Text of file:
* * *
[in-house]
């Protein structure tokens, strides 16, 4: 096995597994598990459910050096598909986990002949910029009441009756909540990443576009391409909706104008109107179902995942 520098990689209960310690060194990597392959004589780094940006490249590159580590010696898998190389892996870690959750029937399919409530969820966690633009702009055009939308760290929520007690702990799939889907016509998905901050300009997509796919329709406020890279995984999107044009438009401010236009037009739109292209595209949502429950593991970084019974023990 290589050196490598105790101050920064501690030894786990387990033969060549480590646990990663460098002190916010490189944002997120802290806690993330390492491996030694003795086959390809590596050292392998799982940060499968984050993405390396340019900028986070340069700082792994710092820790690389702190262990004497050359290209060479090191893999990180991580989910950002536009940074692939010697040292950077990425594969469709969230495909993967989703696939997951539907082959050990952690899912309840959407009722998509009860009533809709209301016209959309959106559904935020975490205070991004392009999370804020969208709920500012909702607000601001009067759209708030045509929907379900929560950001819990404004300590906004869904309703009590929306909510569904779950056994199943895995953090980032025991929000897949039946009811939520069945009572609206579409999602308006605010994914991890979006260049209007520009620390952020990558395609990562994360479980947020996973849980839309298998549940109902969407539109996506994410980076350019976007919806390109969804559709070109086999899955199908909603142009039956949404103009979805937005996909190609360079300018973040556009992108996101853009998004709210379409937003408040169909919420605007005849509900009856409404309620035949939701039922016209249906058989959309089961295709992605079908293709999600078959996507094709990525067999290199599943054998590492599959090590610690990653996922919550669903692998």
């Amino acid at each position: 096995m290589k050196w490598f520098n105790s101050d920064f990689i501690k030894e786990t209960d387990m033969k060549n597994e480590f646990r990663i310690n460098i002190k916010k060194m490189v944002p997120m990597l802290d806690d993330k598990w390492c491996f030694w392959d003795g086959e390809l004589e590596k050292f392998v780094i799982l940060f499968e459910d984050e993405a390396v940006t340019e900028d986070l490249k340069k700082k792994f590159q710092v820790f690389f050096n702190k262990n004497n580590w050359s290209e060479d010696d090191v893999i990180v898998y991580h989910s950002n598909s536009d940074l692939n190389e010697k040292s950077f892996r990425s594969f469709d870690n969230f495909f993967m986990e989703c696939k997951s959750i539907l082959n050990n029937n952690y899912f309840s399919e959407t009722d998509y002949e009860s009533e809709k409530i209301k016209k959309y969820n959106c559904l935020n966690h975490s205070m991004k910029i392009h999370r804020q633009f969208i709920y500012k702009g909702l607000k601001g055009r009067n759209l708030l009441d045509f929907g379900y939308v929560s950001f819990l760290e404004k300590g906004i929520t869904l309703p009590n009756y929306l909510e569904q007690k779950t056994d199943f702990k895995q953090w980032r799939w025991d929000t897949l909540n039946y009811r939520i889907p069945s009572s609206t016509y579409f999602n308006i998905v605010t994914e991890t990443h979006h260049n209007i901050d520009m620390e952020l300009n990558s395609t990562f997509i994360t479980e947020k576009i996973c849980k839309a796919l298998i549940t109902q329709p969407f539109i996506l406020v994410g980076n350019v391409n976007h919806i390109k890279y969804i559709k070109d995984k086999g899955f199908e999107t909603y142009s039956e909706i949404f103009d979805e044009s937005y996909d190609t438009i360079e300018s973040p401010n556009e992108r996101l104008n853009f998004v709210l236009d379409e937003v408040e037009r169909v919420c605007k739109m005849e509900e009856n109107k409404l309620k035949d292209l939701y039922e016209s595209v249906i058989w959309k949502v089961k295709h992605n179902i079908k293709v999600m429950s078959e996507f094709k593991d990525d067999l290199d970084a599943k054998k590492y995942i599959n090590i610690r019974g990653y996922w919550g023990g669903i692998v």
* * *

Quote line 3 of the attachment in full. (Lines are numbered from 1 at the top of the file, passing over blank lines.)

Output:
């Amino acid at each position: 096995m290589k050196w490598f520098n105790s101050d920064f990689i501690k030894e786990t209960d387990m033969k060549n597994e480590f646990r990663i310690n460098i002190k916010k060194m490189v944002p997120m990597l802290d806690d993330k598990w390492c491996f030694w392959d003795g086959e390809l004589e590596k050292f392998v780094i799982l940060f499968e459910d984050e993405a390396v940006t340019e900028d986070l490249k340069k700082k792994f590159q710092v820790f690389f050096n702190k262990n004497n580590w050359s290209e060479d010696d090191v893999i990180v898998y991580h989910s950002n598909s536009d940074l692939n190389e010697k040292s950077f892996r990425s594969f469709d870690n969230f495909f993967m986990e989703c696939k997951s959750i539907l082959n050990n029937n952690y899912f309840s399919e959407t009722d998509y002949e009860s009533e809709k409530i209301k016209k959309y969820n959106c559904l935020n966690h975490s205070m991004k910029i392009h999370r804020q633009f969208i709920y500012k702009g909702l607000k601001g055009r009067n759209l708030l009441d045509f929907g379900y939308v929560s950001f819990l760290e404004k300590g906004i929520t869904l309703p009590n009756y929306l909510e569904q007690k779950t056994d199943f702990k895995q953090w980032r799939w025991d929000t897949l909540n039946y009811r939520i889907p069945s009572s609206t016509y579409f999602n308006i998905v605010t994914e991890t990443h979006h260049n209007i901050d520009m620390e952020l300009n990558s395609t990562f997509i994360t479980e947020k576009i996973c849980k839309a796919l298998i549940t109902q329709p969407f539109i996506l406020v994410g980076n350019v391409n976007h919806i390109k890279y969804i559709k070109d995984k086999g899955f199908e999107t909603y142009s039956e909706i949404f103009d979805e044009s937005y996909d190609t438009i360079e300018s973040p401010n556009e992108r996101l104008n853009f998004v709210l236009d379409e937003v408040e037009r169909v919420c605007k739109m005849e509900e009856n109107k409404l309620k035949d292209l939701y039922e016209s595209v249906i058989w959309k949502v089961k295709h992605n179902i079908k293709v999600m429950s078959e996507f094709k593991d990525d067999l290199d970084a599943k054998k590492y995942i599959n090590i610690r019974g990653y996922w919550g023990g669903i692998v």